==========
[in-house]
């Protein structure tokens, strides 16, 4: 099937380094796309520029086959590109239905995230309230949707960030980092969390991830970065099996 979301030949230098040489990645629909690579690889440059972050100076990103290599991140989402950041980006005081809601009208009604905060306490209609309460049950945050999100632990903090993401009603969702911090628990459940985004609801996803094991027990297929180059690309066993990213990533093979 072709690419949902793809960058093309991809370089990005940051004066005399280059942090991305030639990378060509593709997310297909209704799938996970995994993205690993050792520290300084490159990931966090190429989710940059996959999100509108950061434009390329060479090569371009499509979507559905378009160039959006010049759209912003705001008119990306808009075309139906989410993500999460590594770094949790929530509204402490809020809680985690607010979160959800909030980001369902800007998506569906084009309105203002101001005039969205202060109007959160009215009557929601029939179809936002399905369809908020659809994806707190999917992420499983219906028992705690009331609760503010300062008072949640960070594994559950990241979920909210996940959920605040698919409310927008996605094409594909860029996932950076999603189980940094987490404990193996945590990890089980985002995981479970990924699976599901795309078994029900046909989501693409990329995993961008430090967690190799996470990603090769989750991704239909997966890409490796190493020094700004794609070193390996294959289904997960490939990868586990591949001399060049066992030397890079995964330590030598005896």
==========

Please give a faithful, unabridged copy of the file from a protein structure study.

[in-house]
């Protein structure tokens, strides 16, 4: 099937380094796309520029086959590109239905995230309230949707960030980092969390991830970065099996 979301030949230098040489990645629909690579690889440059972050100076990103290599991140989402950041980006005081809601009208009604905060306490209609309460049950945050999100632990903090993401009603969702911090628990459940985004609801996803094991027990297929180059690309066993990213990533093979 072709690419949902793809960058093309991809370089990005940051004066005399280059942090991305030639990378060509593709997310297909209704799938996970995994993205690993050792520290300084490159990931966090190429989710940059996959999100509108950061434009390329060479090569371009499509979507559905378009160039959006010049759209912003705001008119990306808009075309139906989410993500999460590594770094949790929530509204402490809020809680985690607010979160959800909030980001369902800007998506569906084009309105203002101001005039969205202060109007959160009215009557929601029939179809936002399905369809908020659809994806707190999917992420499983219906028992705690009331609760503010300062008072949640960070594994559950990241979920909210996940959920605040698919409310927008996605094409594909860029996932950076999603189980940094987490404990193996945590990890089980985002995981479970990924699976599901795309078994029900046909989501693409990329995993961008430090967690190799996470990603090769989750991704239909997966890409490796190493020094700004794609070193390996294959289904997960490939990868586990591949001399060049066992030397890079995964330590030598005896």